Many Iraq War Veterans utilized burn pits which are open-air pits used to dispose of waste at military sites. If you participated in burn pits during your time in the Iraq War and developed a condition, you may be eligible for compensation. If you believe you were exposed or have a related illness, you can join the Airborne Hazards and Open Burn Pit Registry and the Gulf War Registry. Additionally, if you worked in a shipyard or encountered shipyard materials during your time in the service, you may have been exposed to asbestos. Asbestos is a harmful chemical that can lead to the development of mesothelioma and lung cancer.

Camp Lejeune Era Veterans | August 1953 – December 1987

Marine Corps Base Camp Lejeune in North Carolina exposed Veterans, family members, and townspeople to contaminated water. Trichloroethylene, perchloroethylene, benzene, vinyl chloride, and other harmful compounds contaminated on-base water wells. If you or a family member drank water from Camp Lejeune or MCAS New River, you may be eligible for benefits.

Vietnam Era Veterans | November 1, 1965 – April 30, 1975

Many Vietnam Veterans were exposed to environmental and chemical hazards that carried potential health risks. Vietnam War exposures included:

  • Agent Orange
  • Other Herbicides
  • Liver Fluke Infection
  • Noise
  • Occupational Hazards

Wartime practices exposed many service members to herbicides allowing the VA to offer eligible Veterans a free Agent Orange Registry health exam to determine long-term related health problems. If you served in the Vietnam War and used Agent Orange or other herbicides to destroy foliage and crops, you may have an underlying health condition that is eligible for VA benefits.

Frequently Asked Questions About the PACT ACT

There are intricate differentiators within VA benefits that can be difficult to understand. Many Veterans and their survivors have questions regarding the newly passed PACT Act. Mesothelioma Vets is here to answer all your questions regarding VA benefits and covered conditions under the Honoring Our PACT Act.

How Long Do I Have to File for Benefits?

Veterans and their survivors can apply for VA health care starting Oct. 1, 2022, through October 1, 2023. The VA will begin processing PACT Act-related benefits in January 2023 as the funding needs approved by Congress and put in the system before they can process claims. However, the VA will backdate benefits to the date of the bill signing.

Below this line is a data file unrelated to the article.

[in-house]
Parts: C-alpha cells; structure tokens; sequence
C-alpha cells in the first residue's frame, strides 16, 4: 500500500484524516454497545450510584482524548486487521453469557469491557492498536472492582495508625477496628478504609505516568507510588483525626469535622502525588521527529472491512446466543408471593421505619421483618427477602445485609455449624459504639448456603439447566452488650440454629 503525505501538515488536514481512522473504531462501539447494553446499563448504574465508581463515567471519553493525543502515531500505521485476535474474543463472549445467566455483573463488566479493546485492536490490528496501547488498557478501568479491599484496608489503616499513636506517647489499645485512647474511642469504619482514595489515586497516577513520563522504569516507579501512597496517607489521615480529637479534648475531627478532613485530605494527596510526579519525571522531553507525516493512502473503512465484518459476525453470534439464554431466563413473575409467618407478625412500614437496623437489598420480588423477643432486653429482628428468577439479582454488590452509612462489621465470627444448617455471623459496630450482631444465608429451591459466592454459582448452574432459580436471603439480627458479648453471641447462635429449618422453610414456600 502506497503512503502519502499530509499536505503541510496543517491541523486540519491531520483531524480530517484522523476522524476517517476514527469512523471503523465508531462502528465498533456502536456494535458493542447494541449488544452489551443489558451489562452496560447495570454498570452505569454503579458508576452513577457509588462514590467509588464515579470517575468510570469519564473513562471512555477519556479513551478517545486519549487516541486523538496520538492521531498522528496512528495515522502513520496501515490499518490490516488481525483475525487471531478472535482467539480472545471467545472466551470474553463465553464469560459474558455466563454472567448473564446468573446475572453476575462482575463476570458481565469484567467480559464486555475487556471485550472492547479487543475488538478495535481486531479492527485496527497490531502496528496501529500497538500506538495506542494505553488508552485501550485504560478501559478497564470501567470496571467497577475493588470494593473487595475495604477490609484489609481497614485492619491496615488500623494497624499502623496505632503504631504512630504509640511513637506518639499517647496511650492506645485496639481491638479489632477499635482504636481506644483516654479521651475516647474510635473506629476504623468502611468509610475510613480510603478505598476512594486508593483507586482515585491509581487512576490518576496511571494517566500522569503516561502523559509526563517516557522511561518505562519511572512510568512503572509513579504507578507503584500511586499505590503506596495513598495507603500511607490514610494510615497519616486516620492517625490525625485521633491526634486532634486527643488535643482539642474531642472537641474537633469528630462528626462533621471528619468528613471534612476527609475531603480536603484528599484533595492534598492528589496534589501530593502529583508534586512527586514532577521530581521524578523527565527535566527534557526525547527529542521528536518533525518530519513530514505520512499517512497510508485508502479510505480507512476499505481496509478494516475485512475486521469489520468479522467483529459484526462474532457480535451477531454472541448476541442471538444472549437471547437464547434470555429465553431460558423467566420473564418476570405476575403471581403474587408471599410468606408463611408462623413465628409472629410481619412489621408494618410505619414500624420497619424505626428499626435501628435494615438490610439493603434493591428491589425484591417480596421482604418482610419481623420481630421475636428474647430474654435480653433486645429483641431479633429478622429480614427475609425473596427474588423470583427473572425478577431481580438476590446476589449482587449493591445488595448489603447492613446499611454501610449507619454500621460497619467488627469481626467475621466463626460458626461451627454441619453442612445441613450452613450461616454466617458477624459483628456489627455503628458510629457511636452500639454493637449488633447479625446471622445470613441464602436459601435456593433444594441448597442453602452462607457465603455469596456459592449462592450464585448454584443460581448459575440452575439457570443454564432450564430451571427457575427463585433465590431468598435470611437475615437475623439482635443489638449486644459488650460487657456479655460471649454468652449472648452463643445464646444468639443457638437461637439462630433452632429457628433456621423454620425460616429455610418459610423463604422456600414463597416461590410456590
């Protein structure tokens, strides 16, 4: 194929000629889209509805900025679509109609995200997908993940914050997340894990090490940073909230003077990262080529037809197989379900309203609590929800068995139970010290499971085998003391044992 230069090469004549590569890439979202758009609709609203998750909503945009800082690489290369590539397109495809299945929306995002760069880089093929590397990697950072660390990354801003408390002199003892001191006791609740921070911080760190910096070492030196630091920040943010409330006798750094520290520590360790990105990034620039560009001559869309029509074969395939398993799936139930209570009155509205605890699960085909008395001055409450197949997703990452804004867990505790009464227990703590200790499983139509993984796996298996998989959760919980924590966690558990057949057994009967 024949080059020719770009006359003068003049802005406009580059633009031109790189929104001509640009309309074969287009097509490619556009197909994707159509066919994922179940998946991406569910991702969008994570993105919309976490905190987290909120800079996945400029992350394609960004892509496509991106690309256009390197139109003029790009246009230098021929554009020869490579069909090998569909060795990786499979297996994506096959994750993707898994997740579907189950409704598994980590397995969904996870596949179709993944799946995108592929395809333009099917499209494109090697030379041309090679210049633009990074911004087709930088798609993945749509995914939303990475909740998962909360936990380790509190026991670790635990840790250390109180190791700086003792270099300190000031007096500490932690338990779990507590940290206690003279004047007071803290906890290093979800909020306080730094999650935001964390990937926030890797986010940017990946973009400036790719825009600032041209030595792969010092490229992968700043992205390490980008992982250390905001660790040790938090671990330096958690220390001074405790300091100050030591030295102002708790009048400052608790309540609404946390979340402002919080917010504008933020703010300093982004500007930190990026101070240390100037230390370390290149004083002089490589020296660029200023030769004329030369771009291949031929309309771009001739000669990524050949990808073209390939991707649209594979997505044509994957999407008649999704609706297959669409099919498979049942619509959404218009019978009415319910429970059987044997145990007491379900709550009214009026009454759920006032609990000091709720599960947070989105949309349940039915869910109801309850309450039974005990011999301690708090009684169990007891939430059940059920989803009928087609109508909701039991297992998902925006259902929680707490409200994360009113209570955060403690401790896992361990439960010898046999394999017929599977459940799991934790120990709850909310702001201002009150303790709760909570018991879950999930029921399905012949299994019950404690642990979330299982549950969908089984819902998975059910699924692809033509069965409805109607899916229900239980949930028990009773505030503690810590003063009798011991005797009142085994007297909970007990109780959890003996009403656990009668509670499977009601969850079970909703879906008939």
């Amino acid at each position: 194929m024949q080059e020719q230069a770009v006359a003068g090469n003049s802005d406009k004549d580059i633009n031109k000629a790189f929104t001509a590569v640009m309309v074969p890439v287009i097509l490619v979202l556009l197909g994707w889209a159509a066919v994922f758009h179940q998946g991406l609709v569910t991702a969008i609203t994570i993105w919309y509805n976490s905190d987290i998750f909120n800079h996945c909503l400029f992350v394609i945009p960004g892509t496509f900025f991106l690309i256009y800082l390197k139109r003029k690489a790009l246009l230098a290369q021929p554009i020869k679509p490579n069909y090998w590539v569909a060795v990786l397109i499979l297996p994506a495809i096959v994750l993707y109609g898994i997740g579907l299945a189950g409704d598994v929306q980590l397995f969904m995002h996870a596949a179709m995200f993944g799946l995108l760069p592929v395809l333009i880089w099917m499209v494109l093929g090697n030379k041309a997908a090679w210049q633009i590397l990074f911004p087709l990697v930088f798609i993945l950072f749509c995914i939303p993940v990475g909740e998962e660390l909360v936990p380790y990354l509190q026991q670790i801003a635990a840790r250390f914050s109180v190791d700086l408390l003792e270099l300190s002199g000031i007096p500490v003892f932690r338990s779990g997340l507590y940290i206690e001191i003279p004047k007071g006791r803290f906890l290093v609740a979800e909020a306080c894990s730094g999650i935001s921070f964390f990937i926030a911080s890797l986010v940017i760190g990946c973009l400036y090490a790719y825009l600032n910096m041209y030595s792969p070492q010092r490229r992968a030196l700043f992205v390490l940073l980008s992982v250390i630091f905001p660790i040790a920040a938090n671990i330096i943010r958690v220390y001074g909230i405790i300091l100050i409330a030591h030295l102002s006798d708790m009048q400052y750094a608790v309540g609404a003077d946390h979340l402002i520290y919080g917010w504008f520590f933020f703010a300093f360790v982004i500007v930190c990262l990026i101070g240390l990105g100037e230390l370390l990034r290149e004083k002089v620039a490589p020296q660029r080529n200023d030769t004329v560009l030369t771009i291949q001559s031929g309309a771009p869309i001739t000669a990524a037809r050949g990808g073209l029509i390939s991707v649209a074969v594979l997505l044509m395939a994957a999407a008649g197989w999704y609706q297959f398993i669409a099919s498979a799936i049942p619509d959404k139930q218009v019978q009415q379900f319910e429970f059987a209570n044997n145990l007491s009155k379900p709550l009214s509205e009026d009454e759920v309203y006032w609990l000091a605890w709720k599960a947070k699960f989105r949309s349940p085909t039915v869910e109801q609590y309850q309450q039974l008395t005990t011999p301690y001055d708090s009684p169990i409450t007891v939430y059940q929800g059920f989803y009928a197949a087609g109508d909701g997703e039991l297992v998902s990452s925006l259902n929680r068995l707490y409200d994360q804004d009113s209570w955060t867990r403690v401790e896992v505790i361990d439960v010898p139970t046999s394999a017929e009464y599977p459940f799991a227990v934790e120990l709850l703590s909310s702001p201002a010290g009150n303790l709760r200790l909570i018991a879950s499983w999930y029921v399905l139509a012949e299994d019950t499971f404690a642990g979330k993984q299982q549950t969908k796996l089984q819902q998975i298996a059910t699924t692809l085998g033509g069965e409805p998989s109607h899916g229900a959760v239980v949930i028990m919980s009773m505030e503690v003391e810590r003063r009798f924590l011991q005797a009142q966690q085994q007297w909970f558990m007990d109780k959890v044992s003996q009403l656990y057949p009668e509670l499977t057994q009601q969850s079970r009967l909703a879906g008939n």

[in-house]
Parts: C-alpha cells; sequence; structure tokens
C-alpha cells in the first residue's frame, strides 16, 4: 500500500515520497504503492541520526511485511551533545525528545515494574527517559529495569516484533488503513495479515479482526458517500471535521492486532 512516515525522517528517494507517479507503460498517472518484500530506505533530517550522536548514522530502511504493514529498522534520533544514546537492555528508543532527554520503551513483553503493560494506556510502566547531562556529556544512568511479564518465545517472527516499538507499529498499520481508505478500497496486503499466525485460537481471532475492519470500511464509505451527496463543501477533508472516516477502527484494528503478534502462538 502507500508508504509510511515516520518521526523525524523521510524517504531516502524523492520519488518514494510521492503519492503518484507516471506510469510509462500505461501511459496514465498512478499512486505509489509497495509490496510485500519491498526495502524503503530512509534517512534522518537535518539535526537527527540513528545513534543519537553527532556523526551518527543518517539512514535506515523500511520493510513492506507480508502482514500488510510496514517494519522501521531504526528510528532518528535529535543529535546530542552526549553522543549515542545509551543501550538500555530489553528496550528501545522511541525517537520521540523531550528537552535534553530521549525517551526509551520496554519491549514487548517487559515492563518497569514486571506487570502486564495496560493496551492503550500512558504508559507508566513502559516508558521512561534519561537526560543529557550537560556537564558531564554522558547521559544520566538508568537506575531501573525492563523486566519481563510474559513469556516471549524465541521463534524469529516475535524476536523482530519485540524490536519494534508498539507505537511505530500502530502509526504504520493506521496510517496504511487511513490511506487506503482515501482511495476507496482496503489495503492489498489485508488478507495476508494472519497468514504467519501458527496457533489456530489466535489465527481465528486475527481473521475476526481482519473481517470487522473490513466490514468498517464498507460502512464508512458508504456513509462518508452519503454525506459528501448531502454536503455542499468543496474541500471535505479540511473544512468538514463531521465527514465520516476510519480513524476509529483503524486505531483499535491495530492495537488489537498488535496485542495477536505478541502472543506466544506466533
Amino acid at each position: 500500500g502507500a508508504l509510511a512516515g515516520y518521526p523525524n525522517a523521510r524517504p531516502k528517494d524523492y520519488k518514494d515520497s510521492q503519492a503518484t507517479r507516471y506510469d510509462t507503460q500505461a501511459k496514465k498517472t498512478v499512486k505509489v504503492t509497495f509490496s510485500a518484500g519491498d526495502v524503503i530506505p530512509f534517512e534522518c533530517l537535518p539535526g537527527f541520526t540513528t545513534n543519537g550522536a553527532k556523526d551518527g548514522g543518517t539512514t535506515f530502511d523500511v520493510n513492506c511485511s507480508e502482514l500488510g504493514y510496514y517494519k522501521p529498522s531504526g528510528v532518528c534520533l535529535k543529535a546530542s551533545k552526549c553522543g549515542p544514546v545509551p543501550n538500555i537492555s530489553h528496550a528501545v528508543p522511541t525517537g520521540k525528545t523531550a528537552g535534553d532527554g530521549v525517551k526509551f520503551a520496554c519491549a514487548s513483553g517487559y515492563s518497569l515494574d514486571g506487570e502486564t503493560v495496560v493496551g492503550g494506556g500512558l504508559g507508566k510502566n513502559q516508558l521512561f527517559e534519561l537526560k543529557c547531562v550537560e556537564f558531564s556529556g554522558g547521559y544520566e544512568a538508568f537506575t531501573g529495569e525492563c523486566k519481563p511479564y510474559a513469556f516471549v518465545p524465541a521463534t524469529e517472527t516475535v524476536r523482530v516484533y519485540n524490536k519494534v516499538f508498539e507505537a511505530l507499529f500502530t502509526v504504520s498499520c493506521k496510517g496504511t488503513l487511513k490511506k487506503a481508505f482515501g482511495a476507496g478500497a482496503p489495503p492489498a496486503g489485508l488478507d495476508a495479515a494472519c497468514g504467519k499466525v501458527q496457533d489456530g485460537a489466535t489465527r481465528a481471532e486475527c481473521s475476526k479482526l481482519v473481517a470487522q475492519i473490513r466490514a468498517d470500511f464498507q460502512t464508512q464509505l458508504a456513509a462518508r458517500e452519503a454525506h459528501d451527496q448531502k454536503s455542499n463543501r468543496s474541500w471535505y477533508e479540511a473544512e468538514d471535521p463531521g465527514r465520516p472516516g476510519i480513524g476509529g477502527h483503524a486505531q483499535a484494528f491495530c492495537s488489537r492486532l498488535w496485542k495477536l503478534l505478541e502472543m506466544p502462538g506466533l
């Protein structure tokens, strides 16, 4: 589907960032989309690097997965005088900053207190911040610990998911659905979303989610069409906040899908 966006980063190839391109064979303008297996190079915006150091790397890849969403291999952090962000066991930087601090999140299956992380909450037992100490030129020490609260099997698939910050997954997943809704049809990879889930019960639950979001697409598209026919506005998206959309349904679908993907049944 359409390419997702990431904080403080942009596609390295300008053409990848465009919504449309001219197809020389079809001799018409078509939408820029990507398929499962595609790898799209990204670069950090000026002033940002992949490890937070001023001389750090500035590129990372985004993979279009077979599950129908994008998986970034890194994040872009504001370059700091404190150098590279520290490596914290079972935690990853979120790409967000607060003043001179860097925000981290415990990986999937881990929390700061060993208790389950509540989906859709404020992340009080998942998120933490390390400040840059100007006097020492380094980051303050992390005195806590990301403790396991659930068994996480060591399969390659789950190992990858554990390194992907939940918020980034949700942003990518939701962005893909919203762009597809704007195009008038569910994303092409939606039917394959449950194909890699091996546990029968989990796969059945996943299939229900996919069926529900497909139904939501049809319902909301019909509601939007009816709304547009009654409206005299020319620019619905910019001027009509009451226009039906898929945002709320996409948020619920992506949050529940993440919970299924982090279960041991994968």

Will The PACT ACT Affect My VA Benefits and Care?

The PACT Act could affect your current benefits and care if you qualify. If you did not qualify for certain benefits before, you could now meet the requirements under the PACT Act. Additionally, more Veterans and their family members will receive updated and quicker benefits and health care. Under the PACT Act, you may be eligible for better treatment opportunities and other benefits.

Are There Any Conditions Not Covered Under the PACT ACT?

The VA does not cover presumptive conditions not included under the PACT Act. However, there are conditions covered by other VA presumptions. for example, the VA assumes responsibility for former prisoners of war, Atomic Veterans, among many others that are not included in the PACT Act.

Are Families Members Eligible for Benefits?

Surviving family members of Veterans may be eligible for VA health care starting Oct. 1. Family members may be eligible for a monthly VA Dependency and Indemnity Compensation (VA DIC) payment, a one-time accrued benefits payment, or a survivors pension. You may qualify for a VA DIC if you are the surviving spouse, dependent child, or parent of a Veteran who died from a service-connected disability. You may qualify for a one-time accrued benefits payment if you are the surviving spouse, dependent child, or dependent parent of a Veteran who the VA owes unpaid benefits at the time of their death. Additionally, you may qualify for a survivors pension if you are the surviving spouse or child of a Veteran with wartime service.

Where Do I Apply?

Veterans and their dependents can file a claim through the VA. If you previously filed a claim and were denied, you can submit a Supplemental Claim to receive an updated review of your case. If you have not filed a claim for a presumptive condition, you can file a claim online, by mail, in person, or with the assistance of a professional. Mesothelioma Vets can assist with your application and guide you through the claim process.